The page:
Here is a timeline of events in the career of David Drumm and his role in the ill-fated Anglo Irish Bank.
November 1966: Born in Skerries, north Dublin, David Drumm grows up in a large middle-class family and is educated by the local Christian Brothers school. After school he joins Deloitte and Touche where he qualifies as a chartered accountant.
1988: Drumm lands a role within Dundalk-based Enterprise Equity, a venture capital wing of the International Fund for Ireland, where he helped support businesses in the border counties.
1993: Drumm joins the Bastow Charlton accountancy firm but within a few months he takes up a role at Anglo Irish Bank as an assistant manager.
1997: After being promoted to manager Anglo sends Drumm to the US to set up operations there. He moves to Boston with his wife Lorraine and their two daughters.
2002: He is recalled by then chief executive Sean FitzPatrick and is appointed to the role of head of Irish lending.
January 2005: Drumm succeeds Sean FitzPatrick as chief executive of Anglo Irish Bank at the age of 37. FitzPatrick becomes chairman of the bank. After taking over the reins Drumm grows Anglo's pre-tax profits by almost 70% within two-and-a-half years.
June 2007: Anglo shares peak on the stock market at 17.53 euro (£14.59).
September 2007: Amid trading floor rumours David Drumm, businessman Sean Quinn and Anglo chairman Sean FitzPatrick meet in the Ardboyne Hotel in Navan where Quinn confirms he has about 24% of Anglo stock, mostly in Contracts for Difference (CfDs).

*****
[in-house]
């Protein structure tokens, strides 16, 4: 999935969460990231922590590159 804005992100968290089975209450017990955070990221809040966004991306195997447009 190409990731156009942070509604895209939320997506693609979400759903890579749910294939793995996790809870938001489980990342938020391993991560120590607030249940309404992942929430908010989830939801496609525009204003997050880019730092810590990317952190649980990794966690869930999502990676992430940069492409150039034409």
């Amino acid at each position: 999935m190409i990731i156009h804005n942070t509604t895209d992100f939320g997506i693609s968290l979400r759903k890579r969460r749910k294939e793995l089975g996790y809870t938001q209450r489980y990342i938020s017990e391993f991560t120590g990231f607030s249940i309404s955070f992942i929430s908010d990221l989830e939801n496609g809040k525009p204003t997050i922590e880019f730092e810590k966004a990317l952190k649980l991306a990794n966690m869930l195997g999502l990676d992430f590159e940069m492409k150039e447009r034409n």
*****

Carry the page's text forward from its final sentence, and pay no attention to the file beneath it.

December 2007: The bank offers Quinn a 500 million euro (£412 million) loan to plug the hole in his finances left by the CfD share bet. The Quinn empire owed 1.2 billion euro (£988 million) at this time.
March 2008: The St Patrick's Day Massacre hits bank shares worldwide, with Anglo's value down by a fifth alone. Four days later Anglo executives tell the financial watchdog Patrick Neary of the scale of the Quinn 28% holding.
April 2008: In an attempt to protect the bank's value, Drumm and Anglo's finance director William McAteer fly to the Middle East and US to find investors to buy some of Quinn's shares. It's just two of the plans conceived to unravel the Quinn holding.
July 2008: The 619 million euro (£510 million) loans-for-shares deal is put into play. The share price rebounds for a few days and then collapses further.
September 2008: The Irish Government offers the five main banks in the country unprecedented support with a 440 billion euro (£362 billion) guarantee of their businesses.
December 2008: Drumm, FitzPatrick and McAteer all resign from the bank after hundreds of millions in directors' loans are uncovered.
January 2009: Anglo is nationalised, a move that has cost Irish citizens 29 billion euro (£22.4 billion).
June 2009: Drumm moves to the US with his wife and two daughters after setting up new US consultancy business Harborlight Capital Partners. He later renames it Delta Corporate Finance. The family settle in the wealthy Boston suburb of Wellesley.
October 2010: Drumm voluntarily files for bankruptcy in Boston after failing to reach a deal on his debts worth 8.5 million euro (£7.5 million) with the new management team installed by the Irish Government at Anglo.
October 29 2010: Drumm files financial statements in the Massachusetts bankruptcy court showing total debts of 14.3 million US dollars (10.2 million euro). He values his assets at 13.9 million dollars.